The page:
On August 9, 2017, the Department of Labor notified the District Court of Minnesota that it had submitted to the Office of Management and Budget amendments that would delay until July 1, 2019 the applicability of three prohibited transaction exemptions related to the DOL’s “fiduciary rule”: the (i) Best Interest Contract Exemption, (ii) Principal Transaction Exemption and (iii) PTE 84-24.[1] The fiduciary rule became applicable on June 9, 2017, following a sixty-day delay of its initial applicability date of April 10, 2017.[2]

If finalized, these amendments would constitute the second delay in applicability of these controversial exemptions. Pursuant to a final rule dated April 4, 2017, (1) reliance on the Best Interest Contract Exemption and the Principal Transaction Exemption would only require adhering to the Impartial Conduct Standards during the transition period of June 9 through January 1, 2018[3] and (2) advisors could continue to rely on PTE 84-24 until January 1, 2018, subject to adhering to the Impartial Conduct Standards beginning June 9th.[4] The court filing implies that adherence to the impartial conduct standards is still required prior to July 1, 2019.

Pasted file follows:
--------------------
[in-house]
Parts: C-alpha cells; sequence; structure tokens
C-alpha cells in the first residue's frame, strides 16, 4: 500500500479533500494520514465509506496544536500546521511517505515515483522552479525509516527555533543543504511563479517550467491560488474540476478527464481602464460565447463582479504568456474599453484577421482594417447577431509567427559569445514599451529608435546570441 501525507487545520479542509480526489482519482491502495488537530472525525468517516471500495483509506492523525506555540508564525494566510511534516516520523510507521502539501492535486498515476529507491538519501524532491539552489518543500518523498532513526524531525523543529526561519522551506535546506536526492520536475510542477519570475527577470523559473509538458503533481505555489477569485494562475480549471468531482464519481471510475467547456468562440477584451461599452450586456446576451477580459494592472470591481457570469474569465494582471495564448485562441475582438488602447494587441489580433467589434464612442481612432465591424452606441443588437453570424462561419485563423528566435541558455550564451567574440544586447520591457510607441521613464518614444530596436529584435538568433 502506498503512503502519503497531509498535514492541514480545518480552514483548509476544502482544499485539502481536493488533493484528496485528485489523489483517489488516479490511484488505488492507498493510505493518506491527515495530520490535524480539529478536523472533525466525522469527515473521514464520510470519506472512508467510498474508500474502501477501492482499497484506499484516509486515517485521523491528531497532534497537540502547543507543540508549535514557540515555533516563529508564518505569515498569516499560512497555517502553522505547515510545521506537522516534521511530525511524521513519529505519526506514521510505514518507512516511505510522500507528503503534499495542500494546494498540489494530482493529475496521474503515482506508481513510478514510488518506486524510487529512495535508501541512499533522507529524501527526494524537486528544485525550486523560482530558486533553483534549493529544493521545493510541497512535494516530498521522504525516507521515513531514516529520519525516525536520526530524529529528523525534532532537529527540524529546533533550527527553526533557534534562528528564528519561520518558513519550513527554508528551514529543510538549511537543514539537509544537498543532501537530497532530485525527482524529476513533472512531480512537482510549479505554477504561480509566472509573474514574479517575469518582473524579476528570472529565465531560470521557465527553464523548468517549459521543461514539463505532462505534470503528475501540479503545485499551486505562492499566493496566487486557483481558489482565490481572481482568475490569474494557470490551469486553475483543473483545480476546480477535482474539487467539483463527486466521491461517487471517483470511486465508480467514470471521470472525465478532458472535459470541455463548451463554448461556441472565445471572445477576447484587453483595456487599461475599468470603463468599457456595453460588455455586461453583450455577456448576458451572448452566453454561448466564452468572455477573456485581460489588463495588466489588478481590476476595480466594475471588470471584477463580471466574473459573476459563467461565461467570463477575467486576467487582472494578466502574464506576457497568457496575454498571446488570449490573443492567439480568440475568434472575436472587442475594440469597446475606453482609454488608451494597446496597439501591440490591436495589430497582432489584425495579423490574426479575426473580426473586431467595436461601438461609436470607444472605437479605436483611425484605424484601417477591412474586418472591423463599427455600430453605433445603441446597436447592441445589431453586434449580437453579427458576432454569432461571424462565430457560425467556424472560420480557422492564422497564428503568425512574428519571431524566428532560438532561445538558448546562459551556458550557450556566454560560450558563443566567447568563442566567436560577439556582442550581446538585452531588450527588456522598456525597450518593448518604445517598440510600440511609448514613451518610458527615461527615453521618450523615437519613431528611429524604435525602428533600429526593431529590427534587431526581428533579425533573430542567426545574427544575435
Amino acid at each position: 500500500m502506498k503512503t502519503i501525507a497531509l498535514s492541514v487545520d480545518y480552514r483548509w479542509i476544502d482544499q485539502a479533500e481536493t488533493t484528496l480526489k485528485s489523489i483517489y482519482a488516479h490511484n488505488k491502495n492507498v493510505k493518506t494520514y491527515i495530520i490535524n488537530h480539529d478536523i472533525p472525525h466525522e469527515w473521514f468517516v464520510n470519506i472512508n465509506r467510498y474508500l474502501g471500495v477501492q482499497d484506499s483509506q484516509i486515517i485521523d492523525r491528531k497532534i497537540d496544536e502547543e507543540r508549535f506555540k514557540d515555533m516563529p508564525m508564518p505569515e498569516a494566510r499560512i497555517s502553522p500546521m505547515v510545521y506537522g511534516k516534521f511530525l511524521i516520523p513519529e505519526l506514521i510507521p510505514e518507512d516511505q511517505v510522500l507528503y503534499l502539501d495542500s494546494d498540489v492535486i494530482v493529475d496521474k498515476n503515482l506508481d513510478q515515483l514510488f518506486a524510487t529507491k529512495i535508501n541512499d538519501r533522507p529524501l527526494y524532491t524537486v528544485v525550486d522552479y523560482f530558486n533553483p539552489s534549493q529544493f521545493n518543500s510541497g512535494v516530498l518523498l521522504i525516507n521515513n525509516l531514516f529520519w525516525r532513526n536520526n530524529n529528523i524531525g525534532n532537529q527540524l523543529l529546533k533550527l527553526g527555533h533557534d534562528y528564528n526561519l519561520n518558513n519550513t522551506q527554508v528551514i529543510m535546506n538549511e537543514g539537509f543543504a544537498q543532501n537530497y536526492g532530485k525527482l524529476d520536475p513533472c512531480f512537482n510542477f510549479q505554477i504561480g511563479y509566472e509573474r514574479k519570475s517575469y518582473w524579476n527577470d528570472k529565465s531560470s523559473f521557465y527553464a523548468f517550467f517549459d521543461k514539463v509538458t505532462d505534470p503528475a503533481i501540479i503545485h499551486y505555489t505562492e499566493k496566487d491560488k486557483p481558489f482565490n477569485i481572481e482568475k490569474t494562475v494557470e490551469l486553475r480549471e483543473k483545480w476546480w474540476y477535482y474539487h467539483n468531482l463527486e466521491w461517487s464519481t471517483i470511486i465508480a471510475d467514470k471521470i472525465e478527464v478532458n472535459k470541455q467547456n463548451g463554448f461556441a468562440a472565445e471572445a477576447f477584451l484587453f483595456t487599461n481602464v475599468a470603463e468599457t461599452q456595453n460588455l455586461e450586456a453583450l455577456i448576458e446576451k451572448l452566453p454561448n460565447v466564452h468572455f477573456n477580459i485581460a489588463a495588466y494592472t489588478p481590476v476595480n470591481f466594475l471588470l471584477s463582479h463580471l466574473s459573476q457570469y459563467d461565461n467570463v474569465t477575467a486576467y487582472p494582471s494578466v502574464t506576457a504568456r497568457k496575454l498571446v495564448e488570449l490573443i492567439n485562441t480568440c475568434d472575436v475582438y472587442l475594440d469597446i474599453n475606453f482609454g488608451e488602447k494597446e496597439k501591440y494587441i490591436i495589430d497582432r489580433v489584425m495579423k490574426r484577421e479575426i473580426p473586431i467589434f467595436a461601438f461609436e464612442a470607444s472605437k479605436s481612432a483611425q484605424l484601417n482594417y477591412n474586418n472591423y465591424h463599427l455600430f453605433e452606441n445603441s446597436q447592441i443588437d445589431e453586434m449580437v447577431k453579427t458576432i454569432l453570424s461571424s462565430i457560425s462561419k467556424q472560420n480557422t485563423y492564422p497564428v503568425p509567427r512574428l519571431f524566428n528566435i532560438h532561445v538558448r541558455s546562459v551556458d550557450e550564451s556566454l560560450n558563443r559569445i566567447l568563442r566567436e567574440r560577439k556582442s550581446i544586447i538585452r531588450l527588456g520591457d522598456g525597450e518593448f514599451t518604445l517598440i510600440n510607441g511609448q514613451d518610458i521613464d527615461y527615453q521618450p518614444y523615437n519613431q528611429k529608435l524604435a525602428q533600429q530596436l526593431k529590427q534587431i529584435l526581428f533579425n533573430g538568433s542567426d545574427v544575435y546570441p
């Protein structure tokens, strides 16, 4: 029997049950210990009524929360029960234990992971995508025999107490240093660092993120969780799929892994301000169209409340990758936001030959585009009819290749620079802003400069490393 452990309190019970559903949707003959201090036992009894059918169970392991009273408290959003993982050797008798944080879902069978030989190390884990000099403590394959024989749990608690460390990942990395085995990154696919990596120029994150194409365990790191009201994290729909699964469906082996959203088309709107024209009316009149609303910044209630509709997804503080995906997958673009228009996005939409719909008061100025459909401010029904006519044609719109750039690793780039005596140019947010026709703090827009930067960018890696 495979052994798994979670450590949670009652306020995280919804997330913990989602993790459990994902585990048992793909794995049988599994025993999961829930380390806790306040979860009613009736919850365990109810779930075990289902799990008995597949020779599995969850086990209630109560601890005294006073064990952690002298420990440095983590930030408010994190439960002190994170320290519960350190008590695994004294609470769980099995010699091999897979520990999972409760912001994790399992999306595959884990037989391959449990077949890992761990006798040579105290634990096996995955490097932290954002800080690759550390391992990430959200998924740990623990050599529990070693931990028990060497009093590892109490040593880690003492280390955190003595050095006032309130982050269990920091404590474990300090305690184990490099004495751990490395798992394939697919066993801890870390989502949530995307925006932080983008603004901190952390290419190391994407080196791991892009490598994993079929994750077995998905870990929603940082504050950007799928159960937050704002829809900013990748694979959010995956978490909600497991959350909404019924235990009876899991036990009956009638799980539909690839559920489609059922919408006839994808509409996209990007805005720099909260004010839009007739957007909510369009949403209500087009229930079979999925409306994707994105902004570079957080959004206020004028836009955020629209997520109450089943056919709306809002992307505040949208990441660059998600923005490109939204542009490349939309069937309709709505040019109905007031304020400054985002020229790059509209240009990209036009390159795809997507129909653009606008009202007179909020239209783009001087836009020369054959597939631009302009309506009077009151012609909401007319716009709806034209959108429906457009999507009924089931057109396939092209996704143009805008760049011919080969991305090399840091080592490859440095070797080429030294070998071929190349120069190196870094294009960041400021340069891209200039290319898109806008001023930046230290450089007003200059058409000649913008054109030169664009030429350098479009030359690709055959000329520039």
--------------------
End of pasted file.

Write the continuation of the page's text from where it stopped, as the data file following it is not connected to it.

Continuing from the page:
The proposed rule is likely in response to a Request for Information filed by the DOL on July 6, 2017.[5] The RFI asked for input regarding the advisability of extending the January 1, 2018 applicability date of the exemptions. It also asked for specific ideas for new exemptions or regulatory changes. It remains to be seen whether the proposed rule includes any additional items beyond the delay in applicability.

In connection with the initial delay finalized in April, the DOL issued Field Assistance Bulletin No. 2017-02 which provides that, during the transition period of June 9, 2017 through January 1, 2018, the DOL would not pursue claims against fiduciaries who are working diligently and in good faith to comply with the fiduciary rule and exemptions.[6] The FAB also confirms that the IRS will not impose reporting obligations or excise taxes on any prohibited transactions to which the FAB applies.[7] We expect that this bulletin will be revised to extend the relief provided until July 1, 2019.

Further information on the transition period can be found in FAQs issued by the DOL on May 22nd and August 3rd.[8]